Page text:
The rise of the traditional gypsy cob
THERE is a “long way to go” in work promoting and protecting the traditional gypsy cob but
“we will get there”, the founder of the Traditional Gypsy Cob Association (TGCA) believes.
Society founder Andrea Betteridge told the World
Horse Welfare conference of the progress the studbook has made in recording genetic information on as many equines as possible, in a breed now recognised by Defra and the EU, and educating both buyers and sellers.
“It’s the future and the feather that takes us all forwards,” she said. “The theme ‘changing times’ certainly fits the breed and our association.”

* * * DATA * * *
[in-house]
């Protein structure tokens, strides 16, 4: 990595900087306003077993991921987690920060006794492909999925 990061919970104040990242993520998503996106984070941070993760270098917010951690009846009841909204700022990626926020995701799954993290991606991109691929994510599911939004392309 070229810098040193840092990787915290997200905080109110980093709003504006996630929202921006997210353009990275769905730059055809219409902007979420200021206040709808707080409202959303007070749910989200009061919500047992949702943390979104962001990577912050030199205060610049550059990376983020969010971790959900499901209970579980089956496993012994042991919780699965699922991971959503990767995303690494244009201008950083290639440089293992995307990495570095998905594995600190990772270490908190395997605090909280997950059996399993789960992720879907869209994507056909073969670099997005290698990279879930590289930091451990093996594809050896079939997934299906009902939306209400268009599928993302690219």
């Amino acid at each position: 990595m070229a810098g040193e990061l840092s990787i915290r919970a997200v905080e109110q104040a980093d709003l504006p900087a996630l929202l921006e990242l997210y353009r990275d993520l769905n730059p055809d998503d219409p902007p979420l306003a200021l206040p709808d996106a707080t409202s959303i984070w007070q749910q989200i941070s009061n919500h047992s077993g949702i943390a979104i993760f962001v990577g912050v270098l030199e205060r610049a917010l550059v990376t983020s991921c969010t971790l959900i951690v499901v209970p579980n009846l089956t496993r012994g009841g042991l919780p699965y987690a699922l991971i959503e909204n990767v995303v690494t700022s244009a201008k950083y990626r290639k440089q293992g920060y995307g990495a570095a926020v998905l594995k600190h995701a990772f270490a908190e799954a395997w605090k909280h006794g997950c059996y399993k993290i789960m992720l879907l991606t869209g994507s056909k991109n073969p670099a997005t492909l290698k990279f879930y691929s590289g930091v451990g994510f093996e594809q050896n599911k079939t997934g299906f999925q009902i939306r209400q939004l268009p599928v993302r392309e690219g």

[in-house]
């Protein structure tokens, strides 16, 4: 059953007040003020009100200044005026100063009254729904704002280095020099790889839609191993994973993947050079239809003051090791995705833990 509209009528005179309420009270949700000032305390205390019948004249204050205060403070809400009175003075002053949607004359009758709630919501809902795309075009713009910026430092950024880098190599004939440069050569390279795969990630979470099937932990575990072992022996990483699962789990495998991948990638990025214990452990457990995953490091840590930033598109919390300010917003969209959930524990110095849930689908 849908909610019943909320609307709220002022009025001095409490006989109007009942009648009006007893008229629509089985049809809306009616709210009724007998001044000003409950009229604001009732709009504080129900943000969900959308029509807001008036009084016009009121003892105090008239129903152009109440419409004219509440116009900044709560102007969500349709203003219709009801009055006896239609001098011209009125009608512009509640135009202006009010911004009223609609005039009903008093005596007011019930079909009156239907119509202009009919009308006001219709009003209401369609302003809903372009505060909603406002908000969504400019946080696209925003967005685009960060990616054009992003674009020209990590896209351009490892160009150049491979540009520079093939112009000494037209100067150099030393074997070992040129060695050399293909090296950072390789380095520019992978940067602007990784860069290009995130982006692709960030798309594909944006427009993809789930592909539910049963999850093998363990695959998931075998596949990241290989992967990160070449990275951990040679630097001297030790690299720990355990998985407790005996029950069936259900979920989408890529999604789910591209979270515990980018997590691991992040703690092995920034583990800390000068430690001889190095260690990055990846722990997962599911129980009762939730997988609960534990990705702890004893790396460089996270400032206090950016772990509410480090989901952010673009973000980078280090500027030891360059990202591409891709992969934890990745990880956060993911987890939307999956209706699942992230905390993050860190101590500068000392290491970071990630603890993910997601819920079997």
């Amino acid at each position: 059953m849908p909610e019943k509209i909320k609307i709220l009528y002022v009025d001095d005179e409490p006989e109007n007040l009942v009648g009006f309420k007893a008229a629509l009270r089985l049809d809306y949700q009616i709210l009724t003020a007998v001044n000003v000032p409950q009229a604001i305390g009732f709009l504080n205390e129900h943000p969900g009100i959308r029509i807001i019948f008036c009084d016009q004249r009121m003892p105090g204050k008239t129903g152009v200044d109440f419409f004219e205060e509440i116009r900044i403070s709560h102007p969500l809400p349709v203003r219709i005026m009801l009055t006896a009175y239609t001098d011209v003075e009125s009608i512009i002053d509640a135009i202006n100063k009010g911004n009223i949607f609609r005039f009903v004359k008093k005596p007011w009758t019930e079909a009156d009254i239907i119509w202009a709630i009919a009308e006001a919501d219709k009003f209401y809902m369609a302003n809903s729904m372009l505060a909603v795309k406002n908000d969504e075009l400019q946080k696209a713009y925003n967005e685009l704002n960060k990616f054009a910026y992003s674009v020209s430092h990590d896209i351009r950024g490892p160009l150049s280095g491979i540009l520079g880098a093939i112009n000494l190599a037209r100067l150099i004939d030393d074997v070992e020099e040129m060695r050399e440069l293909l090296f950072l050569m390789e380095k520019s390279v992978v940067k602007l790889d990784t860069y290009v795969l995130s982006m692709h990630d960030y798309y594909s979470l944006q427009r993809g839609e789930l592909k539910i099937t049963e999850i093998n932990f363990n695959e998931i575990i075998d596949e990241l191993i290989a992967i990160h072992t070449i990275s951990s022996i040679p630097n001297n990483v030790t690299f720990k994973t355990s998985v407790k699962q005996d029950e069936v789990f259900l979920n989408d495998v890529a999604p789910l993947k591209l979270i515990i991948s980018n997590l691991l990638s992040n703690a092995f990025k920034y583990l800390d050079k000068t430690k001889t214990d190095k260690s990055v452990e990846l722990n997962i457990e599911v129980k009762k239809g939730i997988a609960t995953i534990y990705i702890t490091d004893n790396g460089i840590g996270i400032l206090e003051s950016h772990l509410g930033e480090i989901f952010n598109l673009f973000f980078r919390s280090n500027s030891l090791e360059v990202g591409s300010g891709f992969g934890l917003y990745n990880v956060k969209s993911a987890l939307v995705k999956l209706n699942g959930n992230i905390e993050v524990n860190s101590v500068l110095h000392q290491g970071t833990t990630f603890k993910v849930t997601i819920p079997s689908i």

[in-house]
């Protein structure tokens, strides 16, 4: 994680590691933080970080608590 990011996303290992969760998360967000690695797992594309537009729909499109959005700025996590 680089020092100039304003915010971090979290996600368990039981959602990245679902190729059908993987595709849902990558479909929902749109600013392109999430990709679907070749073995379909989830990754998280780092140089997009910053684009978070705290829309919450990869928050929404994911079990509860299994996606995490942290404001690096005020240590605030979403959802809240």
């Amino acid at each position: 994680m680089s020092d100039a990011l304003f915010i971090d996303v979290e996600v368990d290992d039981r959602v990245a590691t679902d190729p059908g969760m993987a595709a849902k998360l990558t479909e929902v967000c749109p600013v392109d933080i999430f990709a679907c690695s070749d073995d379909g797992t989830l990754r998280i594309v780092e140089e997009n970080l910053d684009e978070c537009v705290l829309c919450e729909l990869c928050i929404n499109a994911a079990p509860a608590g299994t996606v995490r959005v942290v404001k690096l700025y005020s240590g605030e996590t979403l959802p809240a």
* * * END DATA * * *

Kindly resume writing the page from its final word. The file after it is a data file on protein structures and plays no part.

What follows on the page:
She said the TGCA wanted to understand the culture and traditions of breeders and promote responsible breeding from registered animals to preserve the integrity of the traditional gypsy cob.
She said the breed’s popularity and value had grown but the market had dwindled following the financial crisis, leading to a large number of horses with
But DNA profiling has helped reduce “indiscriminate” breeding, which has put strain on welfare charities, while work on raising the breed’s profile is ongoing.
“If a horse has a job, it’s got value,” she said, adding that by “giving a cob a job” and ensuring selective breeding, buyers, sellers and horses all benefit.
“We’re getting somewhere, we’re going forwards,” she said.